benign vs malignant
benign: cells that're undergiong uncontrolled proliferation but that doesn't manifest in disease
malignant: cells with unlimited cell renewal and result in what is generally considered to be cancer
cells w/ a finite lifespan, finite ability to grow, that are directly removed from the organism
cells with unlimited life span, capable of growing indefinitely
immortalized cells that've gained some (lab-measurable) properties, including anchorage-independency or failure to stop growing upon contact w/ other cells - properties make it resemble a cancer cell
transformed cells that have ability to form a tumor
determine this by doing an assay for tumor formation
properties of cancer cells?
1) epithelial to mesenchymal morphology
2) altered metabolism
3) unlimited cell renewal; are immortal
4) anchorage independent
5) proliferate even when in contact w/ other cells
6) grow independent of growth factors
7) changes in ploidy
morphology of cancer cells?
changes from normal epithelial to mesenchymal, spindle-shaped, fibroblast cell type
appears refractile in light microscope due to cytoskeletal changes including actin depolymerization
how is cancer cell metabolism altered?
they rely on glycolysis for their ATP production, whereas normal cells use TCA cycle for ATP
why do cancer cells rely on an inefficient form of ATP production for their energy?
1) cancer cells grow in hypoxic environment; get their oxygen from glycolysis; have intrinsic property of enhanced glycolytic rate
2) use TCA cycle components to make amino acids, ntds, fatty acids that cancer cells need to make more of themselves
what is cancer cells' potential?
thus considered immortalized
how do normal vs cancer cells proliferate?
normal epithelial or mesenchymal cells require anchorage to proliferate; cancer cells are anchorage independent for growth b/c do not need to activate the ERK pathway, upregulate Cyclin D, in order to proliferate
what is "contact inhibition" re: normal vs. cancer cells?
epithelial cells are restrained in their growth when they come into contact with another cell
cancer cells lose contact inhibition; so they proliferate even when they are touching adjacent cells
growth factors' importance to normal vs. cancer cells?
growth factors trigger the ERK pathway, lead to Cyclin D upregulation. normal cells need this for transcriptional upregulation of Cyclin D to enter cell cycle, divide
cancer cells grow in a manner independent of growth factors b/c can upreglate ERK pathway independent of Cyclin D
how does retinoblastoma circumvent growth factors for its growth?
Rb normally prevents cell cycle progression by binding to E2F, preventing turning on of E2F target genes
In retinoblastoma, a cell that mutates/loses Rb has an unrestrained E2F; so can do transcription absent of signaling
what is cancer cell re: ploidy?
aneuploid, could be gain or loss of genetic material due to deletions, gene amplification, chromosomal translocation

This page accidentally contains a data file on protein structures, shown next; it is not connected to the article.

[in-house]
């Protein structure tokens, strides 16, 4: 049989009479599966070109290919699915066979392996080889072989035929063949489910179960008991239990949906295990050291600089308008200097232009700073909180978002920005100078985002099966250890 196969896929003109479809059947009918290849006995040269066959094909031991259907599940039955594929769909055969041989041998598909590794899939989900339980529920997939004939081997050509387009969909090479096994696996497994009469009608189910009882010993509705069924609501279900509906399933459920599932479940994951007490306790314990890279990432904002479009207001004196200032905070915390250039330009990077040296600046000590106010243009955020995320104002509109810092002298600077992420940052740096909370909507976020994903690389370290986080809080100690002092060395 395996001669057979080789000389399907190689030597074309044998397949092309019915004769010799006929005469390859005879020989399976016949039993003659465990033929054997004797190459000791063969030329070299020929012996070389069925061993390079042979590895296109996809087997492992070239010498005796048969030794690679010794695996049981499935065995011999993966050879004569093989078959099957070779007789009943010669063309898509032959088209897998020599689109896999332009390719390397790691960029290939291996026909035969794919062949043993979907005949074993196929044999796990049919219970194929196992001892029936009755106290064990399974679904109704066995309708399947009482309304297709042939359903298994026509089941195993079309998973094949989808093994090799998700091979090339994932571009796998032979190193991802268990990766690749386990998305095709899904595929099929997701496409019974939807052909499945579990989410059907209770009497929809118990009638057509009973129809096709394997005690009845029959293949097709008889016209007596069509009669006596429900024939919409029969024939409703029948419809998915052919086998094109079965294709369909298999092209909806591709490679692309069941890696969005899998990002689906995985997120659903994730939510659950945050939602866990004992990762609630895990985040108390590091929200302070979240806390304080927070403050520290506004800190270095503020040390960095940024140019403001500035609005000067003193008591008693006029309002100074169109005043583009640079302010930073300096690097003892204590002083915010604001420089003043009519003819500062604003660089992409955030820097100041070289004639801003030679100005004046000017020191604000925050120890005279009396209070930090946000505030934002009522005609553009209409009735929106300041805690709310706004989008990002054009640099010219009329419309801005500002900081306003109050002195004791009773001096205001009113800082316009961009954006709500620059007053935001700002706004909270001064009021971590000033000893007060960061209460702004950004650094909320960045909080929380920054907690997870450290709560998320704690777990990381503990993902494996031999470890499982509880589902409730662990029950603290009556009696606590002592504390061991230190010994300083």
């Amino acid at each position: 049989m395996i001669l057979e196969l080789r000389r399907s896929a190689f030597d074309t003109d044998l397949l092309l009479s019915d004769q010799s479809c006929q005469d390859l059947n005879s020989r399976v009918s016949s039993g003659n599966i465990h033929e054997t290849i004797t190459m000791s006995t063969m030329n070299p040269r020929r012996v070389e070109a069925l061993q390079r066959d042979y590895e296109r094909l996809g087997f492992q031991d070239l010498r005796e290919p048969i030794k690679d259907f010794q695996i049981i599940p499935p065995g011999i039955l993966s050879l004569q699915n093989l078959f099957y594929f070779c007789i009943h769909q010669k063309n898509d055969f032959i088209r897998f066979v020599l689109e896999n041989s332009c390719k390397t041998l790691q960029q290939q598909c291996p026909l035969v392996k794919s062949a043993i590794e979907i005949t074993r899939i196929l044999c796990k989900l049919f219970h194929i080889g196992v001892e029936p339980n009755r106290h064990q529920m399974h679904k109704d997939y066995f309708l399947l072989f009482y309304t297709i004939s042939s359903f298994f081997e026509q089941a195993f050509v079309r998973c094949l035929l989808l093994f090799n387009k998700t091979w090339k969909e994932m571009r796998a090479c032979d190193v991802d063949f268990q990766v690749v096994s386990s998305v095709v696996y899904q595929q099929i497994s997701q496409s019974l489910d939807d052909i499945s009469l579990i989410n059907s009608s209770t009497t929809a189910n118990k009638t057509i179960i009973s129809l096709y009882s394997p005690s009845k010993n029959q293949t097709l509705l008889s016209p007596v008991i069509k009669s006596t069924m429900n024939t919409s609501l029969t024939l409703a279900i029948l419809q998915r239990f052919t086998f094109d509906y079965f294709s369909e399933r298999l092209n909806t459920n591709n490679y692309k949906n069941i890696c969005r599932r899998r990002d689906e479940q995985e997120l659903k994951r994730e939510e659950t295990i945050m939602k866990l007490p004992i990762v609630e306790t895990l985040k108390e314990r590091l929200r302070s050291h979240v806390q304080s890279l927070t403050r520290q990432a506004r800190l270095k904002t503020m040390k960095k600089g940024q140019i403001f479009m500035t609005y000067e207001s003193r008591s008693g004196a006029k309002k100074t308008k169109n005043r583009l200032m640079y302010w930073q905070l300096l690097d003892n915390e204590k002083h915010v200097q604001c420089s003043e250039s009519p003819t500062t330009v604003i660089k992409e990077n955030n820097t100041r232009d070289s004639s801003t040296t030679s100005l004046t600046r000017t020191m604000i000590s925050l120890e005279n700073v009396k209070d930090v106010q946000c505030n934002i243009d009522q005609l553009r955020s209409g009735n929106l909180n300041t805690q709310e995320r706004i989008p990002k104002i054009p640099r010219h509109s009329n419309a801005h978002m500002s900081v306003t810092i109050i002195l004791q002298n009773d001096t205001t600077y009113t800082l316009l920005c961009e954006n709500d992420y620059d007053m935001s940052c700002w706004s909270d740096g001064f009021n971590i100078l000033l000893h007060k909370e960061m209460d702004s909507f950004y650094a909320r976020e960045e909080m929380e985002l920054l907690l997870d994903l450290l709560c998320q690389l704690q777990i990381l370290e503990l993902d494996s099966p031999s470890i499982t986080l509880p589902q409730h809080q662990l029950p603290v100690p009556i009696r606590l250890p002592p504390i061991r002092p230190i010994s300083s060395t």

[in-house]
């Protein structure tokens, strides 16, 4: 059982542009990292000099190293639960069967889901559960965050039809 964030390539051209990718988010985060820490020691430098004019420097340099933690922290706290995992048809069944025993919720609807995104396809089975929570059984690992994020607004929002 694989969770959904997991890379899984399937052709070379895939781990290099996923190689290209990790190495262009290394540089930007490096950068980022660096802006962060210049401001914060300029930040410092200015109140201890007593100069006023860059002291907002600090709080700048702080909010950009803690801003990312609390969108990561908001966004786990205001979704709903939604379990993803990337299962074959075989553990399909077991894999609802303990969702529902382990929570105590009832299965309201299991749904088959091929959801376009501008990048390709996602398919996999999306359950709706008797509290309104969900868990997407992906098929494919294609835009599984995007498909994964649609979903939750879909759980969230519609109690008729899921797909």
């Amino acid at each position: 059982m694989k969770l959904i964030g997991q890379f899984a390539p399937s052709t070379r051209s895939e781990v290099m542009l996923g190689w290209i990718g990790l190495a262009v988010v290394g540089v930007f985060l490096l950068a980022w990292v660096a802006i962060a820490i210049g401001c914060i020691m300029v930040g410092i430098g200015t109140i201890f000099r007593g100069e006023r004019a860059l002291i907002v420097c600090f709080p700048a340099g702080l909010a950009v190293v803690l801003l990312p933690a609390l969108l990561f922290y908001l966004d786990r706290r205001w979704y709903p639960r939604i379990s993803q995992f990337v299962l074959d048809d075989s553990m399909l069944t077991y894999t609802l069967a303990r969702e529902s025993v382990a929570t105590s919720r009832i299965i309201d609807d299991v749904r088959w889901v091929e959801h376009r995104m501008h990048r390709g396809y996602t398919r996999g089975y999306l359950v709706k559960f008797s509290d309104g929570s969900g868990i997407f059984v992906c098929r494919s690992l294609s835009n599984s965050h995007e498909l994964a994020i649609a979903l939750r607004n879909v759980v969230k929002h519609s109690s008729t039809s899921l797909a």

have something other than 4N
what is metastasis?
cancer cells acquire ability to recruit blood vessels or cause angiogenesis in order to grow as a tumor
to enter bloodstream, travel to distant sites within organism, tumor cells become invasive
this ability to seed at distant sites is metastasis
what did fibroblasts growing in culture show?
1) senescence: they were seen to have a finite life span, to stop proliferating after a certain period of time when they had depleted pRb and p53, and this was an M1 event, senescence
2) lacking telomerase: fibroblasts continued to proliferate after M1 until an M2 event or crisis, due to no telomerase expression, so stopped growing
restoration of telomerase expression allowed them to continue to grow indefinitely
what is the appearance of senescent cells?
how are they visualizable?
huge, flat, "fried egg" look
they express an acidic form of Beta-galactosidase that's detectable at a low pH by using a colorimetric assay in which senescent cells stain blue
bottom image is senescent fibroblast cells, top is normal fibroblasts
what is the definition of senescence, vs. quiescence?
senescence: irreversible cell cycle arrest
whereas quiescence: reversible cell cycle arrest
what causes replicative senescence?
what is the basis of senescence re: telomere shortening?
telomeres protect chroosomes from being viewed by the cell as DNA damage, by forming a t-loop at the end of the chromosome
with each round of replication, telomeres shorten, some DNA repeats are lost; eventually, becomes so short, cannot form a T loop
when telomeres shorten so much they cannot form t-loop, cell perceives DNA damage, activates p53 pathway -> senescence
when does p53 pathway get activated? what if it was lost?
p53 activated when telomeres shorten enough that they cannot form t-loops
cell perceives these as DNA damage, activates p53 pathway, which causes senescence
if p53 is deleted, cells continue to proliferate and telomeres continue to shorten; eventually, chromosomes lose coding regions, undergoes a crisis
what causes premature senescence?
prolonged DNA damage or other forms of stress
cells can undergo senescence by activation of p53 by means other than telomere shortening
stresses such as sustianed DNA damage that cannot be repaired, or activation of specific oncogene pathways, trigger p53-dependent senescence
how can a cell exit a crisis re: telomeres?
how do cancer cells do telomere maintenance?
1) telomerase expression is re-activated; in most cells
2) ALT cells, a telomerase-independent method, do homologous recombination of telomeric DNA; in 10-20% of cells
how is ALT dependence shown experimentally?
ALT cell is proven if can show that a cell can exit a crisis even with a telomerase inhibitor added to culture, i.e. TERT